April 26, 2009

Kent State University Riot

Police fired baton rounds and used pepper spray in an attempt to break up the crowd of rioting students who started multiple fires in the streets of Kent State University at a college end-of-the-year party.

Kent Police told the

Authorities were monitoring airports in case Zinkhan tried to head to Amsterdam, where he owns a home, or Austin, Texas, where he has relatives, according to the Associated Press.

Police told AP that Zinkhan was outside the Athens Community Center with members of Town & Gown Players, a local theater group, when he got into an argument with one of the players. Later, he returned with two guns and opened fire on the group.

The three victims were identified by police as Marie Bruce, 47, Zinkhan's ex-wife; Tom Tanner, 40; and Ben Teagure, 63. They were shot multiple times, the county coroner told AP. Two others were injured from flying shrapnel, according to AP.

Zinkhan disappeared after dropping his children off at a neighbor's house. His neighbor, Robert Covington, told AP that Zinkhan said he needed someone to watch his children for an hour because of an emergency.

Covington also told AP he asked Zinkhan's daughter about the emergency, and she told him there was "something about a firecracker."

Covington told the New York Times that Zinkhan's children are now in custody of the police.

Zinkhan has a doctorate from the University of Michigan and is a marketing professor at UGA's Terry College of Business. University spokesman Pete Konenkamp told AP he had no disciplinary problems.

Josh Gurly, 21, a university junior who was one of Zinkhan's students, told the New York Times Zinkhan unexpectedly canceled class last weak and told students they did not need to take the final exam.

April 19, 2009

Driver charged in Texas crash that killed 5 kids

Police filed charges of intoxication manslaughter Sunday against a man who lost control of his car while using a cell phone on Saturday night, causing the vehicle to run into a rain-filled ditched and kill five children inside.

Chanton Jenkins, 32, was in custody facing four counts of intoxication manslaughter for each of the children found dead so far, Houston police spokesman Kese Smith told the Associated Press.

Smith also told AP that the results of a blood alcohol test were pending, but Jenkins failed a field sobriety test following the crash. It occurred after heavy rain.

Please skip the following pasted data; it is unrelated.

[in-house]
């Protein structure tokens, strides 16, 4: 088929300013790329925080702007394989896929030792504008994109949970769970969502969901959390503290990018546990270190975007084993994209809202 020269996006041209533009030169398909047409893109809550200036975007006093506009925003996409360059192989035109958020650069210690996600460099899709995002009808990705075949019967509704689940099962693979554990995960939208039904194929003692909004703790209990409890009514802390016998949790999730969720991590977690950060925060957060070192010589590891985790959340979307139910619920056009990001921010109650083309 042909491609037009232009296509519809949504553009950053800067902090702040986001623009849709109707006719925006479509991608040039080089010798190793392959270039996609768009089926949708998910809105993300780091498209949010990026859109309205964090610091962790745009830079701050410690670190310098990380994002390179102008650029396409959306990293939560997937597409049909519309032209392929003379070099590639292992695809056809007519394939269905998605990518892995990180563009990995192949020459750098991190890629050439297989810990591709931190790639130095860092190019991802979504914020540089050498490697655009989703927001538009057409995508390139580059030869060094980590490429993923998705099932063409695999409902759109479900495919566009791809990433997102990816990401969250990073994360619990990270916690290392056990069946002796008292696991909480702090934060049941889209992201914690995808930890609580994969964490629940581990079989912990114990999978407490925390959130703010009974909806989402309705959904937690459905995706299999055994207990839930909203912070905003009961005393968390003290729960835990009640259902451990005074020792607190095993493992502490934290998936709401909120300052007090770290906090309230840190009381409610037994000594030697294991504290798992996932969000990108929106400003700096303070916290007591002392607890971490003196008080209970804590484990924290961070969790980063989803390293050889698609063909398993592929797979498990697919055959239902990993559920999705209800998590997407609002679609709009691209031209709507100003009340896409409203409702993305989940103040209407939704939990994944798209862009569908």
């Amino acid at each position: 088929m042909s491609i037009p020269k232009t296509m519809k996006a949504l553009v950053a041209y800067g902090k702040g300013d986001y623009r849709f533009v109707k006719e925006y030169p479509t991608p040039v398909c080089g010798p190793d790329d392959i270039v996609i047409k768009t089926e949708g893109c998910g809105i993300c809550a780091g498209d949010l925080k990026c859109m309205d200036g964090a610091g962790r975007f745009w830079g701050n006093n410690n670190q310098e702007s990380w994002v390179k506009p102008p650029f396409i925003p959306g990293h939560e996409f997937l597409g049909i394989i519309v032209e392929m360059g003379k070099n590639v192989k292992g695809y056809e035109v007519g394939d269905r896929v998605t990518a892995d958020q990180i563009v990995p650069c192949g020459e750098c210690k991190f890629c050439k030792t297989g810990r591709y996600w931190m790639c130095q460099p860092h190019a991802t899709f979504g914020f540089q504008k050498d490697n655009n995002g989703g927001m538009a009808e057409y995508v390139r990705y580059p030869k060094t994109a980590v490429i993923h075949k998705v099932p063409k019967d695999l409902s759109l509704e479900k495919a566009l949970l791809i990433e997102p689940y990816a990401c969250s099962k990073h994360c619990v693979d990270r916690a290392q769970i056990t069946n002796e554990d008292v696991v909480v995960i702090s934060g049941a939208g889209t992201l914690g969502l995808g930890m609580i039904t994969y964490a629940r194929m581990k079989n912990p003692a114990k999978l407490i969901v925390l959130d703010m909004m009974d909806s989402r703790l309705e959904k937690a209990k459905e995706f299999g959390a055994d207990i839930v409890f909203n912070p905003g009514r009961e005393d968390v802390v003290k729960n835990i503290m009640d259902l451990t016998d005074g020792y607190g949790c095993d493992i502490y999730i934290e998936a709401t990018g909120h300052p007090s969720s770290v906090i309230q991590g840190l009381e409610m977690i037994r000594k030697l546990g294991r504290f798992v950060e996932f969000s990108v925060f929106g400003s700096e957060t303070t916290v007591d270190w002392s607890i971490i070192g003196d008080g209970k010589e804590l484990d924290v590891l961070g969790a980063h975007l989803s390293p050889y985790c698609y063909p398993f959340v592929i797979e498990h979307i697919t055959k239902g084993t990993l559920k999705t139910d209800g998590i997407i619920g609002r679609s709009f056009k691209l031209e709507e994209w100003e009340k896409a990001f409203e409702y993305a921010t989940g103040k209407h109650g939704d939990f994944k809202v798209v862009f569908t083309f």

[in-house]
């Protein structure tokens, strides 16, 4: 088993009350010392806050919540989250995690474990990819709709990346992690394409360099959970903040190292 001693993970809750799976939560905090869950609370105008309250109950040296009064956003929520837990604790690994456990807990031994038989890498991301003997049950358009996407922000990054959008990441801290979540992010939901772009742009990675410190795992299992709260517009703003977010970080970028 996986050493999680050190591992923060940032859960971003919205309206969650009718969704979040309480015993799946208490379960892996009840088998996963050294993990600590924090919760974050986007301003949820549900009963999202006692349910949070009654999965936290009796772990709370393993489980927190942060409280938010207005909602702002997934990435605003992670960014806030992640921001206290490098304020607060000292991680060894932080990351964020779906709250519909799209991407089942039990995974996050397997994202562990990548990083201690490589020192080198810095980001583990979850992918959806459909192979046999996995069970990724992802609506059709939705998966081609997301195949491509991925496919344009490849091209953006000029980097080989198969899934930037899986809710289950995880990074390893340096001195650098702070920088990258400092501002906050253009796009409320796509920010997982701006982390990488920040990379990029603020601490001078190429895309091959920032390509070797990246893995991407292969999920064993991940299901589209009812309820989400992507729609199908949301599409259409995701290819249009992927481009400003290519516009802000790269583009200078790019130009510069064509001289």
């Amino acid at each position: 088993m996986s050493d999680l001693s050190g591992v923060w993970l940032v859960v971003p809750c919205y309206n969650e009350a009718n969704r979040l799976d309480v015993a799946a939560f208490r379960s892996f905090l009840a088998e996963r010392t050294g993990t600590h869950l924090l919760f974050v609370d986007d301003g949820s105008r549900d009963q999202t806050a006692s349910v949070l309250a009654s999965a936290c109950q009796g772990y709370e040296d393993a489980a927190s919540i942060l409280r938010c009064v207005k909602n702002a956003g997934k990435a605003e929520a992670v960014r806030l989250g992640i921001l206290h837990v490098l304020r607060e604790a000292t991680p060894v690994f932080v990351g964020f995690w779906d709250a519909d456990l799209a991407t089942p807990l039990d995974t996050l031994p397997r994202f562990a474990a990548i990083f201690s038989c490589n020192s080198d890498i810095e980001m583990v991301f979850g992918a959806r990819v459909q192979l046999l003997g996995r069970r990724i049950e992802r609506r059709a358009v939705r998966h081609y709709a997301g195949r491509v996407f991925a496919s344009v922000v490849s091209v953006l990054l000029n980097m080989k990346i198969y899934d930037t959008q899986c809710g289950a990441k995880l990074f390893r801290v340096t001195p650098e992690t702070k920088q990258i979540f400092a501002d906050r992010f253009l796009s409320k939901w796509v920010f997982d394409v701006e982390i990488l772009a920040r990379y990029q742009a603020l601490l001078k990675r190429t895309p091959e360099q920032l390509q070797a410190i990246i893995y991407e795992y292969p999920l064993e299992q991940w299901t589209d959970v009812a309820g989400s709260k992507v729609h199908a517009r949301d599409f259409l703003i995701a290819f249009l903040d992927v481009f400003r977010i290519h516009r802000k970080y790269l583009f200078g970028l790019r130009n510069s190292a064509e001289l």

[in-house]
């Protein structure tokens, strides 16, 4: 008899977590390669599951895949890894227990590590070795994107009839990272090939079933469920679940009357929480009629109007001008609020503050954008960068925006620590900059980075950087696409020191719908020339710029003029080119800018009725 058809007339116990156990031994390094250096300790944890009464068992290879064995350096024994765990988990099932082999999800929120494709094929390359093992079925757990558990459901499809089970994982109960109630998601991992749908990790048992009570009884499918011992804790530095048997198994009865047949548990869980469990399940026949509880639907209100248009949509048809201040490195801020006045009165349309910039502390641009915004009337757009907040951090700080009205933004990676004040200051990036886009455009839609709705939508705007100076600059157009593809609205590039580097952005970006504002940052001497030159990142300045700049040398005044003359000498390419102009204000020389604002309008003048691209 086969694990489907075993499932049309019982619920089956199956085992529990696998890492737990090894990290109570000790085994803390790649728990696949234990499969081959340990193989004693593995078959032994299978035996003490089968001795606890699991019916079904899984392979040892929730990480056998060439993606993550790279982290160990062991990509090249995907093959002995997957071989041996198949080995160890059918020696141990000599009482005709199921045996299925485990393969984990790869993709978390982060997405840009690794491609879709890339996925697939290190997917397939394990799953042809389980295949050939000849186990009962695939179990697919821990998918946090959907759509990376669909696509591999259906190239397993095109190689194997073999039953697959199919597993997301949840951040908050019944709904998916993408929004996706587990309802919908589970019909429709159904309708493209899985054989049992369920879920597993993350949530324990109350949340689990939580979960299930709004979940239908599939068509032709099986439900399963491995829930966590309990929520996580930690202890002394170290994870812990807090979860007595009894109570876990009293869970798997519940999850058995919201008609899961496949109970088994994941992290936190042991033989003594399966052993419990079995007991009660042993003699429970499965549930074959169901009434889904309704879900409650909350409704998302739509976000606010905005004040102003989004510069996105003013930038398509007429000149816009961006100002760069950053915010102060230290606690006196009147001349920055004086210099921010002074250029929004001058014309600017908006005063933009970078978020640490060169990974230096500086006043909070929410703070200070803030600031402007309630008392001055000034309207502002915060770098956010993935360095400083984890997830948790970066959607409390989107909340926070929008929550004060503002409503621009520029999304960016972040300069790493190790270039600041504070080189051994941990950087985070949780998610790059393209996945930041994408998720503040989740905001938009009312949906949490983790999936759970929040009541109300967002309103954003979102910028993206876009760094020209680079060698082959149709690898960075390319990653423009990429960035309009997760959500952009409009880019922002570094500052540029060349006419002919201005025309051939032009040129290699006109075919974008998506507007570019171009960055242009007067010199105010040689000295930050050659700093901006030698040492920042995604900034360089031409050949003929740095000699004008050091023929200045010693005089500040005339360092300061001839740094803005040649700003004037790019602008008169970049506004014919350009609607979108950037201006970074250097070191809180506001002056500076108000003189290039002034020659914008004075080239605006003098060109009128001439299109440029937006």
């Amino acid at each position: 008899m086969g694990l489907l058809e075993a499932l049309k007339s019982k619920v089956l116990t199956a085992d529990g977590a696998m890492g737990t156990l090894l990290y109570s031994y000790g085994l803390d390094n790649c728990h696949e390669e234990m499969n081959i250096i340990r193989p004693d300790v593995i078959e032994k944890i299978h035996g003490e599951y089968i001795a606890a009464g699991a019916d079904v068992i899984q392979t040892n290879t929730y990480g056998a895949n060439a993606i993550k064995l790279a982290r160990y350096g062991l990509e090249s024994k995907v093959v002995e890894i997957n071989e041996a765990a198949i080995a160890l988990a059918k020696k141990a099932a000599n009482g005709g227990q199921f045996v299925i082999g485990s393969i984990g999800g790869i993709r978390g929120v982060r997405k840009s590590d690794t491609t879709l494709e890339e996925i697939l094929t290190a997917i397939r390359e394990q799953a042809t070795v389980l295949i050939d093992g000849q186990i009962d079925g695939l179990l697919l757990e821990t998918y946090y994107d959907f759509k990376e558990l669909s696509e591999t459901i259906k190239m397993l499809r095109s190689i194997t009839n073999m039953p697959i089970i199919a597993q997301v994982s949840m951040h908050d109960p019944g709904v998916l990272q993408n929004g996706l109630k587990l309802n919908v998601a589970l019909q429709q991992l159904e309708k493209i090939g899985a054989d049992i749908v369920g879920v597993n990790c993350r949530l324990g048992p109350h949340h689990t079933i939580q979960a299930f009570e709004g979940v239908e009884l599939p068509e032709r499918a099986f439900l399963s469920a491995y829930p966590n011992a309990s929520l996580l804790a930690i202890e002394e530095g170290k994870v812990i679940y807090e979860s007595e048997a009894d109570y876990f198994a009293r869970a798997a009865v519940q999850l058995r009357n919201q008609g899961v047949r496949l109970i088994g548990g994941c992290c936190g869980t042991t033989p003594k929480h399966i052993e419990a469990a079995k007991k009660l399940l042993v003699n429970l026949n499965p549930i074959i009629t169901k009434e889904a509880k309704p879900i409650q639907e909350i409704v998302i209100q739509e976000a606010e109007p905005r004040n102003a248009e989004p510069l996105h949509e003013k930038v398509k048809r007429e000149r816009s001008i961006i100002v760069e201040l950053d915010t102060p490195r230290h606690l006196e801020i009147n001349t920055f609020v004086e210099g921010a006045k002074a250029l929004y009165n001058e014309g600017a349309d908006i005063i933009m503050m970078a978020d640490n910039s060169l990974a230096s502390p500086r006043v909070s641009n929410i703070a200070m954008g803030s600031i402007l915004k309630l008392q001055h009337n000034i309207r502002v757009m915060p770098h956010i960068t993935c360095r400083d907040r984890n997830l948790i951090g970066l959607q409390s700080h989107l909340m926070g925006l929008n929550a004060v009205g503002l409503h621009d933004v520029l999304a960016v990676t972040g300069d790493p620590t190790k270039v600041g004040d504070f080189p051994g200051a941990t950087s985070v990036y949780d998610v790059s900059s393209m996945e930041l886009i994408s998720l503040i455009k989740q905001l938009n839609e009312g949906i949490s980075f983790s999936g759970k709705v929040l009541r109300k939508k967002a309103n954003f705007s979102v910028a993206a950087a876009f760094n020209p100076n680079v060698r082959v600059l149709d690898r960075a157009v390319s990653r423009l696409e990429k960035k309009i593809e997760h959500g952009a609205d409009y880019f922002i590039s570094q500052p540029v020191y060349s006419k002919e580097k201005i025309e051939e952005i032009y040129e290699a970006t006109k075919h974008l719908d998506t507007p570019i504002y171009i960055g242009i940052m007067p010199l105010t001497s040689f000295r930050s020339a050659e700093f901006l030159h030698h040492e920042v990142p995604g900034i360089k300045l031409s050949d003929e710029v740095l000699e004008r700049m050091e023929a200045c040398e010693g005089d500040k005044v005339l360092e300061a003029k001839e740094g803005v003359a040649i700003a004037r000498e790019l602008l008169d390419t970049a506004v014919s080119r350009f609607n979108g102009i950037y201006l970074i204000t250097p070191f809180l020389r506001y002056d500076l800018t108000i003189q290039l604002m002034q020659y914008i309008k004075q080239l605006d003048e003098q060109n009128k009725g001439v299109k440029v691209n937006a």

Jenkins was the father of three of the victims, a relative told police. AP reported that they are still looking for a 3-year-old girl. Bodies of a 4-year-old, 7-year-old and 11-year-old boy were found in the vehicle, and the body of a 1-year-old girl was found Sunday.

Jenkins, another adult and a 10-year-old girl escaped from the vehicle.

The adult passenger told police that four of the children in the vehicle were Jenkin's children, including the girl who escaped. It was raining heavily when Jenkins answered the phone, and when he hung up he lost control of the car and went into the ditch.

The other two girls, who were sisters, were cousins of Jenkin's four children, according to Cheri Smith, 40, whose cousin is the mother of the two little girls.

Nevada passes bill that eases smoking ban

The Nevada Senate passed a bill Friday that would ease the terms of a voter-approved measure banning smoking in Nevada bars and other public places.

The Nevada Clean Indoor Air Act bans smoking in any indoor space that serves food and where minors are present. According to the New York Times, the new bill will allow smoking in taverns that serve food if they do not allow people under 21 to enter.

The Associated Press reported that the bill, which is moving to the Assembly for consideration, would also allow businesses to create separately ventilated smoking rooms.

“One house says it’s O.K., if you’re over 21, to go ahead and kill yourself and everyone around you — ‘We think that’s great, it’s your freedom’ — but the other house says, ‘Wait a minute, my gosh, if they have cancer we’ve got to take care of them,’ ” Sen. John Lee, D-North Las Vegas, told the New York Times. “People don’t seem to see the connection between the two.”

Lee opposed the bill, and was one of the few to vote against it.